–Sergeant Nita Slowater and her fiancée, Dawn Samira, plan to help Grandma Merlie Greene host a family and coven get together during the holidays. They will be celebrating Winter Solstice on December 21 with drumming and chanting with Grandma Greene’s coven. On December 25, they will open presents and have Christmas dinner with family and friends who follow the traditions of Christianity. And finally, on December 26 they will begin the Kwanzaa celebrations, an African American tradition.
–Detective Frederick Albert: politely declined to share his plans.
–Detective Maizie O’Hara: will visit her #family and extended family where there will be a lot of singing, eating and gift giving starting on Christmas Eve (her and her girlfriends will be up all night wrapping last minute presents and eating cookies and waiting for Santa) and everyone will wander back to their own homes on the evening of December 25.
–Officer Juan Rodriquez: will visit his brother who is currently serving time for murder in Walla Walla.
–Officer Driscoll Mulder: will be hosting a Christmas Day feast for homeless gay and lesbian youths, “and any other homies who wanna show up” at his house.
–Ronald Arneau: will spend a quiet day with his mother.
fuzzy xmas tree
What are your plans for Christmas Day? Would love to hear.
Be sure to fill those stockings with BOOKS!
EIGHT of my EBOOKS on SALE at Amazon for 99 cents and two are FREE! Visit me at http://www.amazon.com/Aya-tsi-scuceblu-Walksfar/e/B00CMVAKKK

Though we are all hyper-aware of the needs of others during the holiday seasons, many food banks and other helping organizations that receive many donations of food, volunteer hours and other necessary items during the holidays, often limp along barely able to keep their doors open to needy people during the rest of the year. So, please, give during the holiday season, but don’t forget to give during the rest of the year, too. Thank you.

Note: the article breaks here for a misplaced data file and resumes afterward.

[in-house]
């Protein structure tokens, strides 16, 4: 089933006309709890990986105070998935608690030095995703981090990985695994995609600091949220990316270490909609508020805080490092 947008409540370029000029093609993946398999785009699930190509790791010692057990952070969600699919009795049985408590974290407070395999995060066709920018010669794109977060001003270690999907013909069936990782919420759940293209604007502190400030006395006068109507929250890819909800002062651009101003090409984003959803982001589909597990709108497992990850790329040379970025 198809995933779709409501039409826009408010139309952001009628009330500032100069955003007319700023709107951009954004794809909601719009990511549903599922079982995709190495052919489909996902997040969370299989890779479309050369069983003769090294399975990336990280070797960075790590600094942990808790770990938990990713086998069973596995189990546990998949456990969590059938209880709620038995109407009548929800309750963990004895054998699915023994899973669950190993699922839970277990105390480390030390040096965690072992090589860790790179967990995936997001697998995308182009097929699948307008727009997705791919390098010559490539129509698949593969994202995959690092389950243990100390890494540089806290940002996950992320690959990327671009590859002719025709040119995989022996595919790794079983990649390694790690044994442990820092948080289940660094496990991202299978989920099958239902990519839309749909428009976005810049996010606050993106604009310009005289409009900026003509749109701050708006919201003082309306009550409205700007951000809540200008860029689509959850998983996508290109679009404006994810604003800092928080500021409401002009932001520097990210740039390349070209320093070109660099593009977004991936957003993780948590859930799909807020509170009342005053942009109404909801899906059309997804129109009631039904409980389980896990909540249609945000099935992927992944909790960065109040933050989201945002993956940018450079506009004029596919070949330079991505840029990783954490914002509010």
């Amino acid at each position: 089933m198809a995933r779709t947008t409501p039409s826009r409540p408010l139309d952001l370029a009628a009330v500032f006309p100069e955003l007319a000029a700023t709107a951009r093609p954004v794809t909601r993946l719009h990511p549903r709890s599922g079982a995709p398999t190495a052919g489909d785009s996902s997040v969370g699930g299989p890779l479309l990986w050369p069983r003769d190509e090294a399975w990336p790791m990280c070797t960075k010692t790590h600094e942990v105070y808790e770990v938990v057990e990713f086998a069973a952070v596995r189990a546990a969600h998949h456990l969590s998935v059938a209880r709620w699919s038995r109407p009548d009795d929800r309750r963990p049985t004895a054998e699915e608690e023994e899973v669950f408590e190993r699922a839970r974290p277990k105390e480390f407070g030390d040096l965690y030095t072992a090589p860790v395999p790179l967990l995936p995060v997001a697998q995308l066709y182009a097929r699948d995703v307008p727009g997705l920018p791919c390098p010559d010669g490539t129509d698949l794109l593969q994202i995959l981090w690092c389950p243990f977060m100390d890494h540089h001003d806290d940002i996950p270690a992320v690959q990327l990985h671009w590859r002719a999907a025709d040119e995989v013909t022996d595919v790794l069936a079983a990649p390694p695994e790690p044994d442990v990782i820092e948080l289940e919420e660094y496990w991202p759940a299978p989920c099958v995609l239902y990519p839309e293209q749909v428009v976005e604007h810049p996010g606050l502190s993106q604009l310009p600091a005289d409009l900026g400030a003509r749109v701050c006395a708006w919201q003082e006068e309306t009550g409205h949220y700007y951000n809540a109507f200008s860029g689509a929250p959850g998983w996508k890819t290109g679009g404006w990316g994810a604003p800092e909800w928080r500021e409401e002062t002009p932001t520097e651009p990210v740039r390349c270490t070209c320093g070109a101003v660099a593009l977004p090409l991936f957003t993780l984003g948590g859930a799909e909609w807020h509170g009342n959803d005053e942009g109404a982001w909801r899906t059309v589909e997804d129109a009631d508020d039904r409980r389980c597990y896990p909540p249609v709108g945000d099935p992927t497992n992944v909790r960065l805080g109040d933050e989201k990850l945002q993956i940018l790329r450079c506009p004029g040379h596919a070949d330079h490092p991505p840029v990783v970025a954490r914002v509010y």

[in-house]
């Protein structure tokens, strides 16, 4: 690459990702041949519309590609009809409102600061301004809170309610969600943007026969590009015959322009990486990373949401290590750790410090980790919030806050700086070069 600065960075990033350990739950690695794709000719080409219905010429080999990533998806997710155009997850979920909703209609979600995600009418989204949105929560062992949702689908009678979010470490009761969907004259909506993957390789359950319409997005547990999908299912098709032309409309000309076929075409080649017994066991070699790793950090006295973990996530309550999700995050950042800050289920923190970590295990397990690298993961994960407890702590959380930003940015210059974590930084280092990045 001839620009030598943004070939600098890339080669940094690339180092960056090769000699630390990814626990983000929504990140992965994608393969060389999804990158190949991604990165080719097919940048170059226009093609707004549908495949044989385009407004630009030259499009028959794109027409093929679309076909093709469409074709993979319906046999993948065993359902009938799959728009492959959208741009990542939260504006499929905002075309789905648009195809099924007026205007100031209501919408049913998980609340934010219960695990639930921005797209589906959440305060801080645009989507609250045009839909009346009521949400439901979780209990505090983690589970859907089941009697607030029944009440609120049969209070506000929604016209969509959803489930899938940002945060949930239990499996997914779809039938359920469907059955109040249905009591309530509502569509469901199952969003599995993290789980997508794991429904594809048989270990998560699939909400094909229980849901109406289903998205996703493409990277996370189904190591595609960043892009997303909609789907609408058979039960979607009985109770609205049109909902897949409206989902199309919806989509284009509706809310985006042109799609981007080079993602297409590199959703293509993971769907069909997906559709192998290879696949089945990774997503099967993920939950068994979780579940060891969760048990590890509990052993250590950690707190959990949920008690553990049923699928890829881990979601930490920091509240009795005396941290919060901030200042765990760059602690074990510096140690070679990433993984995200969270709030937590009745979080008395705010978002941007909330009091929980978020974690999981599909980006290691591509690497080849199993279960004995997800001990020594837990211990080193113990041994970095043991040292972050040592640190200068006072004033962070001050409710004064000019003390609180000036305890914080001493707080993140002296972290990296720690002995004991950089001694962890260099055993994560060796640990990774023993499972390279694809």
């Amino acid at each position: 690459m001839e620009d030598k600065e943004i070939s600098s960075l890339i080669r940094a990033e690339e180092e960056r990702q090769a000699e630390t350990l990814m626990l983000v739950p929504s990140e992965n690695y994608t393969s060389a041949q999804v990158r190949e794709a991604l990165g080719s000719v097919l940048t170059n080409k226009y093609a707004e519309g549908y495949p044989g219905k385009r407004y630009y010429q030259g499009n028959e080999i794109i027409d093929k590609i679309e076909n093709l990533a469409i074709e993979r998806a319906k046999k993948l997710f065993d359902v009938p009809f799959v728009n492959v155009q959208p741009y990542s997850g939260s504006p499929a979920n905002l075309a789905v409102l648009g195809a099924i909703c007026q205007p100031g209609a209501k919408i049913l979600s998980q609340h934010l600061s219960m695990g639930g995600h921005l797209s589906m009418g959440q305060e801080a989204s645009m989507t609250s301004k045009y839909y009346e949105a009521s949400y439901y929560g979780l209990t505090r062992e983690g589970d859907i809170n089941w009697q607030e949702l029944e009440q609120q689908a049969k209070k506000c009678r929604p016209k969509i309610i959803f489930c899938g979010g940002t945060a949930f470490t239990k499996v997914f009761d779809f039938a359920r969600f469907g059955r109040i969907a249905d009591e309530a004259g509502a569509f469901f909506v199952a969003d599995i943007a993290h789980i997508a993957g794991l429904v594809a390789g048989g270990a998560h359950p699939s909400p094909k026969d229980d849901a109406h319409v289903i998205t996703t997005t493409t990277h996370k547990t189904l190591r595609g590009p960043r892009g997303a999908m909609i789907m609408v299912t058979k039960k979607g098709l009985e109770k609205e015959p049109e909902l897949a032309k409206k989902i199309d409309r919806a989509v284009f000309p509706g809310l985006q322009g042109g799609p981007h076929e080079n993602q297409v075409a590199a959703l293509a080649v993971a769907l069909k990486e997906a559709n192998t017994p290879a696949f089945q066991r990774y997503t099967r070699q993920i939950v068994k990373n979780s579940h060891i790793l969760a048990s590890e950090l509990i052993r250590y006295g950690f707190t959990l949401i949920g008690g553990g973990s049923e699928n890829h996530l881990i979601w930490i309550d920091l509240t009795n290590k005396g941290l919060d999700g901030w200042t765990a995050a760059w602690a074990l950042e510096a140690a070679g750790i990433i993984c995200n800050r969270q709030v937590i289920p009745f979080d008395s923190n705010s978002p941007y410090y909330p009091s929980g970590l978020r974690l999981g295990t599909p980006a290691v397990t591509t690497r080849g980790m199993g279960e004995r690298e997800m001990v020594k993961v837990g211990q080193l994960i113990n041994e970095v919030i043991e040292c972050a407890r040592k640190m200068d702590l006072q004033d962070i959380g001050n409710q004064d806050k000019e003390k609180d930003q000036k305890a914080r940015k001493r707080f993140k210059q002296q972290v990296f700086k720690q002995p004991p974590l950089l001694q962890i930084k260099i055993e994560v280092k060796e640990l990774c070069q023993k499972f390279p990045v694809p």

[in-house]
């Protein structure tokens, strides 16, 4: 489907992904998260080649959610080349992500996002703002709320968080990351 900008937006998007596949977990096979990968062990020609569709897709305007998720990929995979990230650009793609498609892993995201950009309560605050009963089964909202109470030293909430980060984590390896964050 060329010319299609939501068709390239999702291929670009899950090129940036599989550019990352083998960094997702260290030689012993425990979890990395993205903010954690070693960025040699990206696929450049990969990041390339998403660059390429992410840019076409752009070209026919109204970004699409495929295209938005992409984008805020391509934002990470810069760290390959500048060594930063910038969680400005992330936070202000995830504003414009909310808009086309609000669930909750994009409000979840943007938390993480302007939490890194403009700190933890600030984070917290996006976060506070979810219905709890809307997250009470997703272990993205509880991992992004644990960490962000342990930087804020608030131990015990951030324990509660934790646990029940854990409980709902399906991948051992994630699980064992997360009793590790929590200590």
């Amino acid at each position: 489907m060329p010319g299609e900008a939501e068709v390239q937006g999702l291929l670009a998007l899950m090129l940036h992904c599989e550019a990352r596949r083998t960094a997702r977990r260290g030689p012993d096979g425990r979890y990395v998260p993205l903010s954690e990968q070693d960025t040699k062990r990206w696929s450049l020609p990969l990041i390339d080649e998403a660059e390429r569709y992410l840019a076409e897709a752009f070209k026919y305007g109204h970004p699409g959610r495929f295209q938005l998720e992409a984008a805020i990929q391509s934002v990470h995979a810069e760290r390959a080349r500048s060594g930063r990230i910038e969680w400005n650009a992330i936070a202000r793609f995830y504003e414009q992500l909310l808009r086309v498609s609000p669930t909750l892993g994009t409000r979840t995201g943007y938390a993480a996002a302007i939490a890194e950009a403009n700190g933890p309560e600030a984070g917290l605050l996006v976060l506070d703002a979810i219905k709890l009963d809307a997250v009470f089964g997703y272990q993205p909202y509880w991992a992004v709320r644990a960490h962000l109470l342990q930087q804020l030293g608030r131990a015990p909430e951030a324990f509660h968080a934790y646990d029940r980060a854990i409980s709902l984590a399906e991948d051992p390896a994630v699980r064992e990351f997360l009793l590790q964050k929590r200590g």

Christmas tree and boy photo courtesy of: Petr Kratochvil, http://www.all-free-downloads.com
Candle lite evening photo courtesy of: Geralt, http://www.all-free-downloads.com
Christmas tree with lights photo courtesy of: Anna Langova, http://www.all-free-downloads.com

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The Little Angel Who Couldn’t Sing: A Family #Christmas Story

candle in dark Be the Light in the Dark this Holiday Season.
The Little #Angel Who Couldn’t Sing: A #Family Christmas Story
Written by Betty Matney Edited by Aya Walksfar
Little Angel huddled, shivering and sobbing, in the shadow of a large bank of dirty clouds outside of Heaven’s Gate. Gusts of cold north wind tugged at his mud-spattered robe and tangled the feathers of his wings, forcing him to burrow deeper into his hiding place. He knew he should get up and go home, but he couldn’t face his friends. If it didn’t get any colder, he’d sneak home after dark.
Suddenly, he stopped crying and raised his head to listen. Voices drifted across the clouds. He curled into a tighter ball and lay very still. He didn’t want any of the angels to find him.
A deep voice spoke briskly. “I tell you I heard someone crying.”
There was a mumbled response he couldn’t hear very well.